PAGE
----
In­hibitor #1

Horse & Rider - - Practice Pen -

You lack phys­i­cal strength. The So­lu­tion: Im­prove power and en­durance.

Even fit riders ex­pe­ri­ence post-ride sore­ness fol­low­ing a par­tic­u­larly long, gru­el­ing ses­sion. But rou­tine sore­ness means you lack muscular strength. Another weak­ness in­di­ca­tor is that you find it dif­fi­cult to main­tain good pos­ture, drive your horse for­ward, cue ef­fec­tively, or stay bal­anced in the sad­dle. Weak­ness is more than a fit­ness prob­lem if it af­fects your rid­ing; it’s a horse­man­ship de­fi­ciency.

Rid­ing strength all starts with a strong core. Your abs and lower back keep you up­right, bal­anced, and sta­ble. Core strength keeps you bal­anced in the sad­dle as your horse ma­neu­vers a pow­er­ful roll­back, as­cends a steep hill, or spooks sud­denly. Along with muscular strength, en­durance al­lows you to drive your horse for­ward for ex­tended pe­ri­ods or in in­volved gaits, such as the ex­tended trot or post­ing with­out stir­rups.

Your glutes, ham­strings, and hips also help drive your horse for­ward and sup­port your core. They’re re­spon­si­ble for the for­ward and back­ward move­ment of your leg to cues. The in­sides of your legs, or ad­duc­tors, squeeze and grip the sad­dle so you can ride with ca­dence, rather than bounce around as you trot.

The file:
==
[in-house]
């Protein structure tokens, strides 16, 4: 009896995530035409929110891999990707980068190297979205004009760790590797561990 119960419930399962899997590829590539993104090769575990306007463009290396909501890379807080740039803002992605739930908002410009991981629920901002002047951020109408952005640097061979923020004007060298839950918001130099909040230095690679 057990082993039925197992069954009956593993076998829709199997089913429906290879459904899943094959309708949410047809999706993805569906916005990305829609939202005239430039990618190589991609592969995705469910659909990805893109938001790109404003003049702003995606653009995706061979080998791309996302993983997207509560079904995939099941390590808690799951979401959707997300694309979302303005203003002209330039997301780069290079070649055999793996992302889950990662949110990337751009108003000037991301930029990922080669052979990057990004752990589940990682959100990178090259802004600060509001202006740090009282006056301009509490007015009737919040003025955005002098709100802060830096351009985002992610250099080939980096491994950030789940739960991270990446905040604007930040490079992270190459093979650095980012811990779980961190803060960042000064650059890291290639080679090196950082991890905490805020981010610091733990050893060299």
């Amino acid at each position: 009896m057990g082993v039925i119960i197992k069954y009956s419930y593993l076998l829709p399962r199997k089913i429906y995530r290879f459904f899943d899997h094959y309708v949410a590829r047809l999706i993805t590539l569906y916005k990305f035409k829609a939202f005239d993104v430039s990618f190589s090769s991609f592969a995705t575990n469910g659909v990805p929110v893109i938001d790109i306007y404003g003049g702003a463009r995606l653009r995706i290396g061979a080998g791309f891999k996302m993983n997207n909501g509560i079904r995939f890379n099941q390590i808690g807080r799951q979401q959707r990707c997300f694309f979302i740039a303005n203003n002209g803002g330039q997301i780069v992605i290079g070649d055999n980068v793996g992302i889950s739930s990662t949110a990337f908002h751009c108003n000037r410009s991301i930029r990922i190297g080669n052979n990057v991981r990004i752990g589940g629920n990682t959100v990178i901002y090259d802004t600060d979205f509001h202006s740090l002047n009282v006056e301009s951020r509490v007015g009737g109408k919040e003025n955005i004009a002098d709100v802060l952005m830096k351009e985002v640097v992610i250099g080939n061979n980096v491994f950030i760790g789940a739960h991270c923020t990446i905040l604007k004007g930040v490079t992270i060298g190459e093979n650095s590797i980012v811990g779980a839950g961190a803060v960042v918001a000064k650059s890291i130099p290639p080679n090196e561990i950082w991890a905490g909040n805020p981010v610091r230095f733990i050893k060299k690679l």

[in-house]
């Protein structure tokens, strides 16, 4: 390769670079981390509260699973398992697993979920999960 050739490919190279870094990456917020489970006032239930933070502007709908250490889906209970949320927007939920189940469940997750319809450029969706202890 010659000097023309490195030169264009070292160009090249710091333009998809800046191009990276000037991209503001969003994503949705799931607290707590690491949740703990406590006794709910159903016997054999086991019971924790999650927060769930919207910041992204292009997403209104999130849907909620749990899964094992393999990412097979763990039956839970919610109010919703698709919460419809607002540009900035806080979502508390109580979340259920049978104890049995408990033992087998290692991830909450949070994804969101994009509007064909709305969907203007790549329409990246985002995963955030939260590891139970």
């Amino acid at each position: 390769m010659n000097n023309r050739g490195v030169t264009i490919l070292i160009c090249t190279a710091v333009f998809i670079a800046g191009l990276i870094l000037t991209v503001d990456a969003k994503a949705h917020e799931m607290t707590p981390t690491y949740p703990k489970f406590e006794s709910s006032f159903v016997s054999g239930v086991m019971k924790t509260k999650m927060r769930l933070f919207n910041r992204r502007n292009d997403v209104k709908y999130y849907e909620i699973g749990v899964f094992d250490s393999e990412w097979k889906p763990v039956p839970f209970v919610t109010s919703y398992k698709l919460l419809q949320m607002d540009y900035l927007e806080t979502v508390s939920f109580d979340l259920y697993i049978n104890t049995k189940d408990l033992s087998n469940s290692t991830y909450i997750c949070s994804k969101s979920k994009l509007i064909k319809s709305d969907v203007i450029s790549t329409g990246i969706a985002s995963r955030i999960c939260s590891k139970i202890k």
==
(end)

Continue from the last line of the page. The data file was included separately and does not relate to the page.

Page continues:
Your shoul­ders, up­per back, and the mus­cles along your spine and lower back help you main­tain your ath­letic in-sad­dle pos­ture: up­right, chest up, and shoul­ders back. Proper pos­ture cre­ates eye-ap­peal in the arena, but more im­por­tantly it keeps your weight dis­trib­uted in the cen­ter of your sad­dle. If your weight is too far for­ward, ei­ther be­cause your shoul­ders are slouched or you’re up­right but with an ex­ces­sive for­ward lean, your weight dis­trib­utes over your horse’s shoul­ders and throws off his bal­ance. He’s un­able to achieve the long stride and rear-end im­pul­sion that you look for. A for­ward seat also tilts your hips down, mak­ing it dif­fi­cult for you to use them to drive your horse for­ward for length­ened stride or in­creased speed. If you lean too far back be­cause you can’t sit up­right, you put your­self out of po­si­tion to cue with your legs, drive with your hips, and stay bal­anced as your horse moves.

As you work to build muscular strength, be mind­ful of bal­ance as you ex­er­cise. Your strength and flex­i­bil­ity should be com­ple­men­tary on both sides of your body, and from front to back. If one of your hips is stronger or more flex­i­ble than the other, your cues and seat will be un­even, lead­ing to im­bal­ances in your horse over time. If you don’t have time to go to the gym, you can im­prove your strength and en­durance at home through time­sav­ing, tabata-style work­outs. See “Sad­dle-Ready Rou­tine” on pages 64 and 66, and then visit face­ ern­work­outs for more rider-fit­ness tips. Re­gard­less of where you work­out, find a rou­tine that’s fun, chal­lenges you, and that you can stay con­sis­tent with.

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